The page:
The city in August found out about the Federal Emergency Management Agency audit that means Laguna Beach must reimburse the feds for $1.0 million of $33.9 million received for the project.
“We have worked with FEMA before, bless them for all they do,” said Laguna Beach City Manager Ken Frank in a recent interview. “We would be in a huge world of hurt without their help. But there is a tendency for FEMA people to approve expenses and then later people at headquarters or the audit staff to disapprove them.”
Frank stressed that the city is satisfied with the results of the audit and has no plans to appeal. “But obviously we’d rather not have such an audit finding,” he added.
In the June 2005 landslide, 12 homes tumbled into Blueberry Canyon. Masses of debris blocked a drainage creek, and the city was worried about additional rain causing further slides. Time was of the essence in removing debris and regrading the site, Frank said.
The city felt it could not wait for action from local property owners, many of whom were uninsured or under-insured, Frank said.
One finding of the Office of the Inspector General of the Department of Homeland Security cited the allotment of hours for an ad-hoc employee the city hired soon after the landslide. The auditor felt more of the employee’s time should have been allocated to administration and less to actual project expenses, said Frank.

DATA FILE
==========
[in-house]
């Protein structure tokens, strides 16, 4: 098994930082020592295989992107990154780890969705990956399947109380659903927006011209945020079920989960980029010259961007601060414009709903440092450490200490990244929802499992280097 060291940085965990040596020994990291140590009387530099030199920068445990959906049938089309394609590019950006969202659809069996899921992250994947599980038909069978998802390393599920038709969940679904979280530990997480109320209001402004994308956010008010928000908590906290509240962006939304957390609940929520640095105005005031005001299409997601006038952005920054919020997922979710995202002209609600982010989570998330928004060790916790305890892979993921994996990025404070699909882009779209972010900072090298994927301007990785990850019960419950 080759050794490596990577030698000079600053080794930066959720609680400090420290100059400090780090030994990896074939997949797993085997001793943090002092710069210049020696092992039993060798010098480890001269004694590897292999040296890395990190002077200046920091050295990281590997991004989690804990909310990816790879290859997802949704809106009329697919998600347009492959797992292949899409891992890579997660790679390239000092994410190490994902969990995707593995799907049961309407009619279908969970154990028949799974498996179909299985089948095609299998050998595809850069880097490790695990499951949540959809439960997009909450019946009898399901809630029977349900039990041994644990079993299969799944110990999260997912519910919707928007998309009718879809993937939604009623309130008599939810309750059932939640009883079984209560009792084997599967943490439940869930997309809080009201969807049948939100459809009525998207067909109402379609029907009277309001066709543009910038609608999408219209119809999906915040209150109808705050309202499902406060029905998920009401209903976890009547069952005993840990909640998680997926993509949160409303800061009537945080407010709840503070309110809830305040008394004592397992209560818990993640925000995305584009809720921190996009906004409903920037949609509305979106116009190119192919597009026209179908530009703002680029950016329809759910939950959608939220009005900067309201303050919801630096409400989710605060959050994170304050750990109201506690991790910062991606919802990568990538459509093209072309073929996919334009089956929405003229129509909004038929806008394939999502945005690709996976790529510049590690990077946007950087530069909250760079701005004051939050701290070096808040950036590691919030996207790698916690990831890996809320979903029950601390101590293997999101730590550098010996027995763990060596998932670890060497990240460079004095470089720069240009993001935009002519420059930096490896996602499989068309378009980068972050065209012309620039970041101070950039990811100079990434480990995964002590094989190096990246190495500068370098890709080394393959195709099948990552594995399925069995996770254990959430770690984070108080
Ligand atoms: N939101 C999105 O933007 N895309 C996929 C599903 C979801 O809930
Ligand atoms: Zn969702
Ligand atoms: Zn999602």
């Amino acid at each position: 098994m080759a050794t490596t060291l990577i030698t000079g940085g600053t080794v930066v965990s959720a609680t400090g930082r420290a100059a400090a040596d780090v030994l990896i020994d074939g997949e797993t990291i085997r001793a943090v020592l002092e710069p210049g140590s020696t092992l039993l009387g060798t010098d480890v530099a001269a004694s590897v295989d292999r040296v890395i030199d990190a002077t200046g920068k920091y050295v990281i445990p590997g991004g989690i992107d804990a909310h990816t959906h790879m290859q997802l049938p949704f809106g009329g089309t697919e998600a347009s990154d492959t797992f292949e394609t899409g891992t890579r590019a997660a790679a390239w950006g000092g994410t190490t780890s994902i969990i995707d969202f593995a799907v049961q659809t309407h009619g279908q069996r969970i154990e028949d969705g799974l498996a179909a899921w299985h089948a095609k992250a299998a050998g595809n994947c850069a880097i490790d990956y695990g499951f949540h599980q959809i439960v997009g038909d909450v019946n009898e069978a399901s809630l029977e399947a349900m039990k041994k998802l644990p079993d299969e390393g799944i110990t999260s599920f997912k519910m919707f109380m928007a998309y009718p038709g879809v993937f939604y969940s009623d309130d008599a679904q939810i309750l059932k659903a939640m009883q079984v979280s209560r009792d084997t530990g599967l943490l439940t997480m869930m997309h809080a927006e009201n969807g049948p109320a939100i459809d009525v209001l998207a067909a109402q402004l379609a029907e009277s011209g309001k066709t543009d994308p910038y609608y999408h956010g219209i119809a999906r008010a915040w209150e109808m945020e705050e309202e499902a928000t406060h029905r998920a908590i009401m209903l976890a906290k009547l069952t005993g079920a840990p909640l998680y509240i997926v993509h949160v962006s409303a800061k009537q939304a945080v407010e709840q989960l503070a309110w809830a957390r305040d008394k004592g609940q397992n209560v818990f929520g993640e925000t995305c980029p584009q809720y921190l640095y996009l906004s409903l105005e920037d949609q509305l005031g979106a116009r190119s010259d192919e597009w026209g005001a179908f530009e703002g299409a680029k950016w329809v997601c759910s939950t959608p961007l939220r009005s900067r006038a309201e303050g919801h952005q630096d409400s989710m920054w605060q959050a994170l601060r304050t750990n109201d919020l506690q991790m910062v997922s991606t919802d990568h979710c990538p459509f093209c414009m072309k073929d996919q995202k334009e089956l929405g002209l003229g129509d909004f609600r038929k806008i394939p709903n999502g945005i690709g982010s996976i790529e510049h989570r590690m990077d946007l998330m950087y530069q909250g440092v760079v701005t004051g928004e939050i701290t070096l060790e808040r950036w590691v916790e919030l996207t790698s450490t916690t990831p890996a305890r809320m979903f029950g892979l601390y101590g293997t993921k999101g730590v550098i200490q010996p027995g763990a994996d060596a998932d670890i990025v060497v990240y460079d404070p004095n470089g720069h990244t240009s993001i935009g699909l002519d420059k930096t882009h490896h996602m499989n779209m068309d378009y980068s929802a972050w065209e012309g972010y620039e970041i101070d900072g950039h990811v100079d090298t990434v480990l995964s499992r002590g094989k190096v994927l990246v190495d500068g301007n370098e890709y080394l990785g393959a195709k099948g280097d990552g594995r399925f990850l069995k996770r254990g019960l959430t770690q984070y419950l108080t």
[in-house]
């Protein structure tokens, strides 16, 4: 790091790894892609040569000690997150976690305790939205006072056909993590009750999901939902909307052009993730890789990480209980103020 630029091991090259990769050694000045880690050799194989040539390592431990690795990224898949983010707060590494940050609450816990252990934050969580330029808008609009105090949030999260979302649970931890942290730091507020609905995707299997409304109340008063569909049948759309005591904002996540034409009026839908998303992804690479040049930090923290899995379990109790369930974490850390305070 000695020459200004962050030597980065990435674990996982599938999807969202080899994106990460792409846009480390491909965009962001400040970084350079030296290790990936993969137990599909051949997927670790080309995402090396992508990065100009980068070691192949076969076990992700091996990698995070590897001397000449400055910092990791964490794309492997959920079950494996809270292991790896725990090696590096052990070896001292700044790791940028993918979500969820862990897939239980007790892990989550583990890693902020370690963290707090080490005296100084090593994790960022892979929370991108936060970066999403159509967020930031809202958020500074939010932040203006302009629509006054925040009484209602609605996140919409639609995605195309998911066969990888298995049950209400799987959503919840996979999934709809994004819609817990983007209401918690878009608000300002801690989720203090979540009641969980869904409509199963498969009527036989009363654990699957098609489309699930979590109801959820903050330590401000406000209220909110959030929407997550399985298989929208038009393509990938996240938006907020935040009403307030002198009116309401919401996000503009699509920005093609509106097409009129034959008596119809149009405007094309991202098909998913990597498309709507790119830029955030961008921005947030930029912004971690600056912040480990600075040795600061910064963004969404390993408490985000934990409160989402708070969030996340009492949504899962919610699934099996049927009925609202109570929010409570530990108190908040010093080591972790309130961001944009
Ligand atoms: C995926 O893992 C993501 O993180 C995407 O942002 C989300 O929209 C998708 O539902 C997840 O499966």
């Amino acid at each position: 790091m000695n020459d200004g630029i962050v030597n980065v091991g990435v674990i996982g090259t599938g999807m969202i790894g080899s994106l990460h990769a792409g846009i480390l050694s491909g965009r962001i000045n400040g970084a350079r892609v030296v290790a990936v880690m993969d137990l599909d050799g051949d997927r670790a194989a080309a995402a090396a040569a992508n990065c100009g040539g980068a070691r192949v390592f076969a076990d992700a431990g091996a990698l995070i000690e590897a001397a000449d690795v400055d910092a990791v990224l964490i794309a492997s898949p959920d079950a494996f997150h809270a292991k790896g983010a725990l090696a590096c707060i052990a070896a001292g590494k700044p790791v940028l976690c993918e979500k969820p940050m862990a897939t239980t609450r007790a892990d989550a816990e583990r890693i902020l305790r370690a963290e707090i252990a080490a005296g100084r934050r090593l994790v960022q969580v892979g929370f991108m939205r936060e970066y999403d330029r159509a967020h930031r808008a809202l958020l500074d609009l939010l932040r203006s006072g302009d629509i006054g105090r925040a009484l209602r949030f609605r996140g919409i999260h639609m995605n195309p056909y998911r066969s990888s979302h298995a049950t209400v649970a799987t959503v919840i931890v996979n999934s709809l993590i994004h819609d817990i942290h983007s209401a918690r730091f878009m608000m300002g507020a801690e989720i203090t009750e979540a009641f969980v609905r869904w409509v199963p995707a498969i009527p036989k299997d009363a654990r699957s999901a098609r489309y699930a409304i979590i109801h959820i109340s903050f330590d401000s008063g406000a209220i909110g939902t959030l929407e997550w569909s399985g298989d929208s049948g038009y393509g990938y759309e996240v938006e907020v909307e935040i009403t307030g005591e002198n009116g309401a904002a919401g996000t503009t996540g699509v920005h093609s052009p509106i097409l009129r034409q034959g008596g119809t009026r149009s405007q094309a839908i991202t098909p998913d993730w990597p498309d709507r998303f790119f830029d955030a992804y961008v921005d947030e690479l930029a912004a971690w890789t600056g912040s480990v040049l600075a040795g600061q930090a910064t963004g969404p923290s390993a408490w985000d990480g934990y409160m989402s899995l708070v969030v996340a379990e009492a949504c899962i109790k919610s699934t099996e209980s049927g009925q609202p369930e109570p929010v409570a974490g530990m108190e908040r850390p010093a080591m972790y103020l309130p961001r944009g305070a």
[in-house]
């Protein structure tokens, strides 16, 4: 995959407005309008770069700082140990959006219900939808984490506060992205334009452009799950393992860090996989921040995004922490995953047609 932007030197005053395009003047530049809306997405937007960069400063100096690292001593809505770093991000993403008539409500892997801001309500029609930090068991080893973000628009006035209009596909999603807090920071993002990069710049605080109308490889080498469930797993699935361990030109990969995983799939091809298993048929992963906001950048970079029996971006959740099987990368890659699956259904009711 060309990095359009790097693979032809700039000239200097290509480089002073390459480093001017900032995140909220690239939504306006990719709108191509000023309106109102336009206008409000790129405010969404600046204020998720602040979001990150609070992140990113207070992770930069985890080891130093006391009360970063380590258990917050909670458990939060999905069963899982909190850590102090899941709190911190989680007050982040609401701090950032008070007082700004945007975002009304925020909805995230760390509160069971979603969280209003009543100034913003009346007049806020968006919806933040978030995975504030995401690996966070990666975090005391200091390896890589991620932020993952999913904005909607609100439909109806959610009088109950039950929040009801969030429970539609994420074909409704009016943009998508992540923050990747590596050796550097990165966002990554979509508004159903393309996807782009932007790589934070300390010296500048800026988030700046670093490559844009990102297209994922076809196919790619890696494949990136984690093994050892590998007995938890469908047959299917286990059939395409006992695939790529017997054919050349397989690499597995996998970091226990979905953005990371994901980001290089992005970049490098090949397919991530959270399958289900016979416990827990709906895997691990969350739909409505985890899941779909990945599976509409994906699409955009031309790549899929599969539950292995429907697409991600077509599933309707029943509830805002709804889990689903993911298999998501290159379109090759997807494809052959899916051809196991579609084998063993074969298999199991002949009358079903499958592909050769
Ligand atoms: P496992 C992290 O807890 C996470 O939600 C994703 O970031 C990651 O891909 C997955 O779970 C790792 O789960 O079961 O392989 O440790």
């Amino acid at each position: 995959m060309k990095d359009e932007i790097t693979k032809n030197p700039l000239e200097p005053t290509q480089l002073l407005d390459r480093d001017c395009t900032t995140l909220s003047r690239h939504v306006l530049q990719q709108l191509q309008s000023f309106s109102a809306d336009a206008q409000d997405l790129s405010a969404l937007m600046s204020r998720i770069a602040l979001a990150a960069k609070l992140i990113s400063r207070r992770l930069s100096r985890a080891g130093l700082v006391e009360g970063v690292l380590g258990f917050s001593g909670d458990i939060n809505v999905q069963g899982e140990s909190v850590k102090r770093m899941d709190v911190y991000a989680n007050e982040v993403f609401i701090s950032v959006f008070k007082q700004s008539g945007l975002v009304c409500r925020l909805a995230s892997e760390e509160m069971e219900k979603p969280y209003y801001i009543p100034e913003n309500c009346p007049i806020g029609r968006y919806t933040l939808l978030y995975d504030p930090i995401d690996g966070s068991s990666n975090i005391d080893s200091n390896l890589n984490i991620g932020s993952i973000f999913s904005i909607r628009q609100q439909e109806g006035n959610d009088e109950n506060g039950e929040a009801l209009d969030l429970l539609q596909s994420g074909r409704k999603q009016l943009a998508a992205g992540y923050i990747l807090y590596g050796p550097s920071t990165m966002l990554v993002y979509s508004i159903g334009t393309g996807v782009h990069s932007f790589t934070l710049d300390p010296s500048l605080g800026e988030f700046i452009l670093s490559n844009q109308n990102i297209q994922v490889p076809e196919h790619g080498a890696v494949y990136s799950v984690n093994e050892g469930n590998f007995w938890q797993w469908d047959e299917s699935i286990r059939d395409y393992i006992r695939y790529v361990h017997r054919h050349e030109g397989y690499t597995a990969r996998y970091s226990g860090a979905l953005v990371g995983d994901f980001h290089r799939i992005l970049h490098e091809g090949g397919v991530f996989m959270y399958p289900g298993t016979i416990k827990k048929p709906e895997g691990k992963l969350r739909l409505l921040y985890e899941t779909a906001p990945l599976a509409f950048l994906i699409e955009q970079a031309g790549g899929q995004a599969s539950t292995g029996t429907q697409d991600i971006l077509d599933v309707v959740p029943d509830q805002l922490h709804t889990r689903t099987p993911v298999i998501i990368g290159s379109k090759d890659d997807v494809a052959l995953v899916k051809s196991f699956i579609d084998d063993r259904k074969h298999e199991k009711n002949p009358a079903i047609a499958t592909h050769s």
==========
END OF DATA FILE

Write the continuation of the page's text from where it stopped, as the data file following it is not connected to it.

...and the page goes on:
Other points in the audit concerned installation of a sewer line, demolition and debris removal.
There’s a trend in the insurance industry to offer municipalities “pre-event” hazard mitigation contracts. In some instances, the contracts can be structured so the municipality pays no money up front and reimburses a contractor after FEMA payments have been secured. Services covered and an emergency management plan can be laid out in the document.
Similar contracts have been sold to private property owners for years. Sample consultation agreements for municipalities are available on the FEMA web site (www.fema.gov).
There are large national contractors that advertise their ability to respond quickly to disasters, including the hiring and training of local subcontractors.
Many counties, cities and even states have “pre-event” contracts with this type of disaster response and recovery contractors. That means the contractor is on standby, ready to mobilize if, for instance, there’s a wildfire or landslide or earthquake, and the municipality activates the pre-existing contract.
This can expedite response and recovery as many contractors have experience with FEMA regulations, helping the municipality to navigate the feds’ reimbursement requirements and reduce the chance that FEMA will de-obligate funds when the project is audited.
Lance Howland can be reached at firstname.lastname@example.org